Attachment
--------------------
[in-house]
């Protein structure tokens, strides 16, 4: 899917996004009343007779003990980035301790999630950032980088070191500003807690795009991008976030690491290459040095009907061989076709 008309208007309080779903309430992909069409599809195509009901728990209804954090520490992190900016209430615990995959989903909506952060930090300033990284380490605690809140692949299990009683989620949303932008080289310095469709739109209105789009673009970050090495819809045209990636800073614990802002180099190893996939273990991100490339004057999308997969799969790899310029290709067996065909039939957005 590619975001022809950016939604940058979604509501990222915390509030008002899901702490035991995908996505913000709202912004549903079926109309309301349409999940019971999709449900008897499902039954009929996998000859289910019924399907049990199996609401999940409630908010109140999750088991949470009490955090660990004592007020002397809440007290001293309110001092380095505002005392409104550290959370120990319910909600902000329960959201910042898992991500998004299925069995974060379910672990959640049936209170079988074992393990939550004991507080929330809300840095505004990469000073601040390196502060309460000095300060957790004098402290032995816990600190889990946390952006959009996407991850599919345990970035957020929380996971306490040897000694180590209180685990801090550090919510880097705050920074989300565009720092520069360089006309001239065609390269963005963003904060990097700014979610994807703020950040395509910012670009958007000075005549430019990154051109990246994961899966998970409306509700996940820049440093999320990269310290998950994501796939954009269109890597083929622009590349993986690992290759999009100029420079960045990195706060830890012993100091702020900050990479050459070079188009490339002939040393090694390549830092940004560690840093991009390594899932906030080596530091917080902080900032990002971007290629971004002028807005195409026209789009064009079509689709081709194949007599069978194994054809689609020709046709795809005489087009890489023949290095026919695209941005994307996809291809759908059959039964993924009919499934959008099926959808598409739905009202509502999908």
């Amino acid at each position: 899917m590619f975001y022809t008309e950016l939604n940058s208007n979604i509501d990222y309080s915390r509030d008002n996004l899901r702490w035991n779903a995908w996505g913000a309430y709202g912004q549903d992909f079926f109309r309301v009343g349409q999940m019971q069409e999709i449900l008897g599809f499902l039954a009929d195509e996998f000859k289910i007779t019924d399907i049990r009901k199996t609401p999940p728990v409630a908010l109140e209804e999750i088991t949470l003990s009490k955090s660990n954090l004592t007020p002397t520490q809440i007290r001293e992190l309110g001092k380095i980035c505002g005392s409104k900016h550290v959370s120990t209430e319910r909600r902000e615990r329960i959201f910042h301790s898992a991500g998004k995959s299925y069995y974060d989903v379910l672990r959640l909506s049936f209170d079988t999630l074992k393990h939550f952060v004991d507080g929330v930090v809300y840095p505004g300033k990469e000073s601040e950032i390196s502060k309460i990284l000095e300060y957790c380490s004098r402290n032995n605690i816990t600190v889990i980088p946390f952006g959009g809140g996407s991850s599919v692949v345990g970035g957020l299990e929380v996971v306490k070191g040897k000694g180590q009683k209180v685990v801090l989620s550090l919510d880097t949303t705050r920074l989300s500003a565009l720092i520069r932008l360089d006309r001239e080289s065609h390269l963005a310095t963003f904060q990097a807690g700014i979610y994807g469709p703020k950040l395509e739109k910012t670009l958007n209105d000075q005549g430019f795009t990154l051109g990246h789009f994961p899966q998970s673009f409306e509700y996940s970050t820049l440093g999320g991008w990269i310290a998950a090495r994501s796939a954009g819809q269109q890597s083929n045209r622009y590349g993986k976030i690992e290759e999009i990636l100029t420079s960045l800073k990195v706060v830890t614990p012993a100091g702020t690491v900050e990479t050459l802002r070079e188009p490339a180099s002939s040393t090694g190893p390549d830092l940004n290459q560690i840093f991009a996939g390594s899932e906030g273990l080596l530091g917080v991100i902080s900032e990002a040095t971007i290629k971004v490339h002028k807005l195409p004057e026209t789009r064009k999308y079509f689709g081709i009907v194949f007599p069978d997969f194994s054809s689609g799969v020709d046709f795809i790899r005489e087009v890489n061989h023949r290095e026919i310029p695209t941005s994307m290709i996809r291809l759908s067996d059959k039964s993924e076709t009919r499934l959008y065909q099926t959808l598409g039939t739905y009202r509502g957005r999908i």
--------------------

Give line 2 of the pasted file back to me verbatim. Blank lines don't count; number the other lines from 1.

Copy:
């Protein structure tokens, strides 16, 4: 899917996004009343007779003990980035301790999630950032980088070191500003807690795009991008976030690491290459040095009907061989076709 008309208007309080779903309430992909069409599809195509009901728990209804954090520490992190900016209430615990995959989903909506952060930090300033990284380490605690809140692949299990009683989620949303932008080289310095469709739109209105789009673009970050090495819809045209990636800073614990802002180099190893996939273990991100490339004057999308997969799969790899310029290709067996065909039939957005 590619975001022809950016939604940058979604509501990222915390509030008002899901702490035991995908996505913000709202912004549903079926109309309301349409999940019971999709449900008897499902039954009929996998000859289910019924399907049990199996609401999940409630908010109140999750088991949470009490955090660990004592007020002397809440007290001293309110001092380095505002005392409104550290959370120990319910909600902000329960959201910042898992991500998004299925069995974060379910672990959640049936209170079988074992393990939550004991507080929330809300840095505004990469000073601040390196502060309460000095300060957790004098402290032995816990600190889990946390952006959009996407991850599919345990970035957020929380996971306490040897000694180590209180685990801090550090919510880097705050920074989300565009720092520069360089006309001239065609390269963005963003904060990097700014979610994807703020950040395509910012670009958007000075005549430019990154051109990246994961899966998970409306509700996940820049440093999320990269310290998950994501796939954009269109890597083929622009590349993986690992290759999009100029420079960045990195706060830890012993100091702020900050990479050459070079188009490339002939040393090694390549830092940004560690840093991009390594899932906030080596530091917080902080900032990002971007290629971004002028807005195409026209789009064009079509689709081709194949007599069978194994054809689609020709046709795809005489087009890489023949290095026919695209941005994307996809291809759908059959039964993924009919499934959008099926959808598409739905009202509502999908």